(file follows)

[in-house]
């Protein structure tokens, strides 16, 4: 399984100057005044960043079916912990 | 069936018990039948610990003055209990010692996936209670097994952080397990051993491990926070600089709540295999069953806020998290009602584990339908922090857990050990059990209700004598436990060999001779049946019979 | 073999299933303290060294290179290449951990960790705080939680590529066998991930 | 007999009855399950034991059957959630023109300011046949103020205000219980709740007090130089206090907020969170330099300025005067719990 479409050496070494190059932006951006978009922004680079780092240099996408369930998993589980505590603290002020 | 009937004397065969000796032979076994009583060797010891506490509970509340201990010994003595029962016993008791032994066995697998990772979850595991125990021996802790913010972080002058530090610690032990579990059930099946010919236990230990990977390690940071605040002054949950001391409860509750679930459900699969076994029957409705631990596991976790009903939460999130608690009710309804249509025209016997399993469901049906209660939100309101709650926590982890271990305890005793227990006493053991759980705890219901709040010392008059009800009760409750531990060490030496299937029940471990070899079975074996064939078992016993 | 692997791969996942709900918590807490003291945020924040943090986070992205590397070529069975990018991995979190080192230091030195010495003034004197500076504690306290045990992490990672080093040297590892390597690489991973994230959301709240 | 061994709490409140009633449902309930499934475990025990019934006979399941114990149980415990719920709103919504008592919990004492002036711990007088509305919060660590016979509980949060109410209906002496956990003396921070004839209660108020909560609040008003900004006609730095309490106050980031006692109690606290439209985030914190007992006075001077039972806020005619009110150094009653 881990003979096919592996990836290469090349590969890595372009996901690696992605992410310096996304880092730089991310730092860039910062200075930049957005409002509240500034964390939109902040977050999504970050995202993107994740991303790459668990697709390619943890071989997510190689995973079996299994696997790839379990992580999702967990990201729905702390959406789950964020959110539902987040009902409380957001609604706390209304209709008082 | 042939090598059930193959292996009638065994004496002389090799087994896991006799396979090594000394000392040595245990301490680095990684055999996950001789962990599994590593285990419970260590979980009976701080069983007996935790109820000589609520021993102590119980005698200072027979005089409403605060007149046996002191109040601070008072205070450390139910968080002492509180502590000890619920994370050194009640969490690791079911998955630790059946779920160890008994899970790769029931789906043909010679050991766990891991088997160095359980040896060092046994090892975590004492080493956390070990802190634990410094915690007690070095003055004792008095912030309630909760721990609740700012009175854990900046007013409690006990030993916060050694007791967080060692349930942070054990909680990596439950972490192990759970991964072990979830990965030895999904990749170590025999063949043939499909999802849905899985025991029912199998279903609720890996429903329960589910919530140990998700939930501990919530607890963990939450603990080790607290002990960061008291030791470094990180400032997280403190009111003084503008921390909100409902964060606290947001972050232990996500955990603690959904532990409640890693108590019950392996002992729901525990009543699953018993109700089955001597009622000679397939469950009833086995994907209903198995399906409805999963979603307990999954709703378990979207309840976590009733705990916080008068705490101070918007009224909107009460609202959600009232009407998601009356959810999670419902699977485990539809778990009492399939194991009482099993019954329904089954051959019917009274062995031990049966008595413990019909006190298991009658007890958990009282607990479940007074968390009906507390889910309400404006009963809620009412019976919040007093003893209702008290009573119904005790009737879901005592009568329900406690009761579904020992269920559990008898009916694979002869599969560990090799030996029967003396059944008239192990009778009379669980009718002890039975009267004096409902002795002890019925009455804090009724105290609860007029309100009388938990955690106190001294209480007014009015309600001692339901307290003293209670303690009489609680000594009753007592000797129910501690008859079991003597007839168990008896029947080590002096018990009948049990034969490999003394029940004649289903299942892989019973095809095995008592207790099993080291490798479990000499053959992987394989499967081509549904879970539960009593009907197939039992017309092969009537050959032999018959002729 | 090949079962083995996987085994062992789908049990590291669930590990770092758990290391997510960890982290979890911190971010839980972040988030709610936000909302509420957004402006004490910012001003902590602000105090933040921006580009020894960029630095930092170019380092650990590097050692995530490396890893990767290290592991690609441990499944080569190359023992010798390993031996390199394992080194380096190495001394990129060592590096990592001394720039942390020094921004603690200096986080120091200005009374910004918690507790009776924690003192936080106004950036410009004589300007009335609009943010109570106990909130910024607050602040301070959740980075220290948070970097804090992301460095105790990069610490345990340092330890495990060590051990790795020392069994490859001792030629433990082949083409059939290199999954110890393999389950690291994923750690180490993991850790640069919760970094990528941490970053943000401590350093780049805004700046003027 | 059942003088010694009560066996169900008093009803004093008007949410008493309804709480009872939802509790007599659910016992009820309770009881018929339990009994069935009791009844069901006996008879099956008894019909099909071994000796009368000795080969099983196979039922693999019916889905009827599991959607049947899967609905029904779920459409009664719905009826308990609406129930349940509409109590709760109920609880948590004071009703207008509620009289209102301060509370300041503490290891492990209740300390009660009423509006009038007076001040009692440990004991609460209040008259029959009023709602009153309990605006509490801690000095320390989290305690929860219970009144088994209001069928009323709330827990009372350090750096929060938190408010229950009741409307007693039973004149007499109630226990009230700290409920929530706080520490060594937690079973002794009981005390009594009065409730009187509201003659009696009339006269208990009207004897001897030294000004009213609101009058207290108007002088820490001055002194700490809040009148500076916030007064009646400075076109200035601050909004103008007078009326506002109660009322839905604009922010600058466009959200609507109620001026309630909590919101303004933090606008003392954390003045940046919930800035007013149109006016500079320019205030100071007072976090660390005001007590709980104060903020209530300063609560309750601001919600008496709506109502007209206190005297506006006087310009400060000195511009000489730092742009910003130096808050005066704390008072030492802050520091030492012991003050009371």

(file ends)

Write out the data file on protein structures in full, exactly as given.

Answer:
[in-house]
């Protein structure tokens, strides 16, 4: 399984100057005044960043079916912990 | 069936018990039948610990003055209990010692996936209670097994952080397990051993491990926070600089709540295999069953806020998290009602584990339908922090857990050990059990209700004598436990060999001779049946019979 | 073999299933303290060294290179290449951990960790705080939680590529066998991930 | 007999009855399950034991059957959630023109300011046949103020205000219980709740007090130089206090907020969170330099300025005067719990 479409050496070494190059932006951006978009922004680079780092240099996408369930998993589980505590603290002020 | 009937004397065969000796032979076994009583060797010891506490509970509340201990010994003595029962016993008791032994066995697998990772979850595991125990021996802790913010972080002058530090610690032990579990059930099946010919236990230990990977390690940071605040002054949950001391409860509750679930459900699969076994029957409705631990596991976790009903939460999130608690009710309804249509025209016997399993469901049906209660939100309101709650926590982890271990305890005793227990006493053991759980705890219901709040010392008059009800009760409750531990060490030496299937029940471990070899079975074996064939078992016993 | 692997791969996942709900918590807490003291945020924040943090986070992205590397070529069975990018991995979190080192230091030195010495003034004197500076504690306290045990992490990672080093040297590892390597690489991973994230959301709240 | 061994709490409140009633449902309930499934475990025990019934006979399941114990149980415990719920709103919504008592919990004492002036711990007088509305919060660590016979509980949060109410209906002496956990003396921070004839209660108020909560609040008003900004006609730095309490106050980031006692109690606290439209985030914190007992006075001077039972806020005619009110150094009653 881990003979096919592996990836290469090349590969890595372009996901690696992605992410310096996304880092730089991310730092860039910062200075930049957005409002509240500034964390939109902040977050999504970050995202993107994740991303790459668990697709390619943890071989997510190689995973079996299994696997790839379990992580999702967990990201729905702390959406789950964020959110539902987040009902409380957001609604706390209304209709008082 | 042939090598059930193959292996009638065994004496002389090799087994896991006799396979090594000394000392040595245990301490680095990684055999996950001789962990599994590593285990419970260590979980009976701080069983007996935790109820000589609520021993102590119980005698200072027979005089409403605060007149046996002191109040601070008072205070450390139910968080002492509180502590000890619920994370050194009640969490690791079911998955630790059946779920160890008994899970790769029931789906043909010679050991766990891991088997160095359980040896060092046994090892975590004492080493956390070990802190634990410094915690007690070095003055004792008095912030309630909760721990609740700012009175854990900046007013409690006990030993916060050694007791967080060692349930942070054990909680990596439950972490192990759970991964072990979830990965030895999904990749170590025999063949043939499909999802849905899985025991029912199998279903609720890996429903329960589910919530140990998700939930501990919530607890963990939450603990080790607290002990960061008291030791470094990180400032997280403190009111003084503008921390909100409902964060606290947001972050232990996500955990603690959904532990409640890693108590019950392996002992729901525990009543699953018993109700089955001597009622000679397939469950009833086995994907209903198995399906409805999963979603307990999954709703378990979207309840976590009733705990916080008068705490101070918007009224909107009460609202959600009232009407998601009356959810999670419902699977485990539809778990009492399939194991009482099993019954329904089954051959019917009274062995031990049966008595413990019909006190298991009658007890958990009282607990479940007074968390009906507390889910309400404006009963809620009412019976919040007093003893209702008290009573119904005790009737879901005592009568329900406690009761579904020992269920559990008898009916694979002869599969560990090799030996029967003396059944008239192990009778009379669980009718002890039975009267004096409902002795002890019925009455804090009724105290609860007029309100009388938990955690106190001294209480007014009015309600001692339901307290003293209670303690009489609680000594009753007592000797129910501690008859079991003597007839168990008896029947080590002096018990009948049990034969490999003394029940004649289903299942892989019973095809095995008592207790099993080291490798479990000499053959992987394989499967081509549904879970539960009593009907197939039992017309092969009537050959032999018959002729 | 090949079962083995996987085994062992789908049990590291669930590990770092758990290391997510960890982290979890911190971010839980972040988030709610936000909302509420957004402006004490910012001003902590602000105090933040921006580009020894960029630095930092170019380092650990590097050692995530490396890893990767290290592991690609441990499944080569190359023992010798390993031996390199394992080194380096190495001394990129060592590096990592001394720039942390020094921004603690200096986080120091200005009374910004918690507790009776924690003192936080106004950036410009004589300007009335609009943010109570106990909130910024607050602040301070959740980075220290948070970097804090992301460095105790990069610490345990340092330890495990060590051990790795020392069994490859001792030629433990082949083409059939290199999954110890393999389950690291994923750690180490993991850790640069919760970094990528941490970053943000401590350093780049805004700046003027 | 059942003088010694009560066996169900008093009803004093008007949410008493309804709480009872939802509790007599659910016992009820309770009881018929339990009994069935009791009844069901006996008879099956008894019909099909071994000796009368000795080969099983196979039922693999019916889905009827599991959607049947899967609905029904779920459409009664719905009826308990609406129930349940509409109590709760109920609880948590004071009703207008509620009289209102301060509370300041503490290891492990209740300390009660009423509006009038007076001040009692440990004991609460209040008259029959009023709602009153309990605006509490801690000095320390989290305690929860219970009144088994209001069928009323709330827990009372350090750096929060938190408010229950009741409307007693039973004149007499109630226990009230700290409920929530706080520490060594937690079973002794009981005390009594009065409730009187509201003659009696009339006269208990009207004897001897030294000004009213609101009058207290108007002088820490001055002194700490809040009148500076916030007064009646400075076109200035601050909004103008007078009326506002109660009322839905604009922010600058466009959200609507109620001026309630909590919101303004933090606008003392954390003045940046919930800035007013149109006016500079320019205030100071007072976090660390005001007590709980104060903020209530300063609560309750601001919600008496709506109502007209206190005297506006006087310009400060000195511009000489730092742009910003130096808050005066704390008072030492802050520091030492012991003050009371």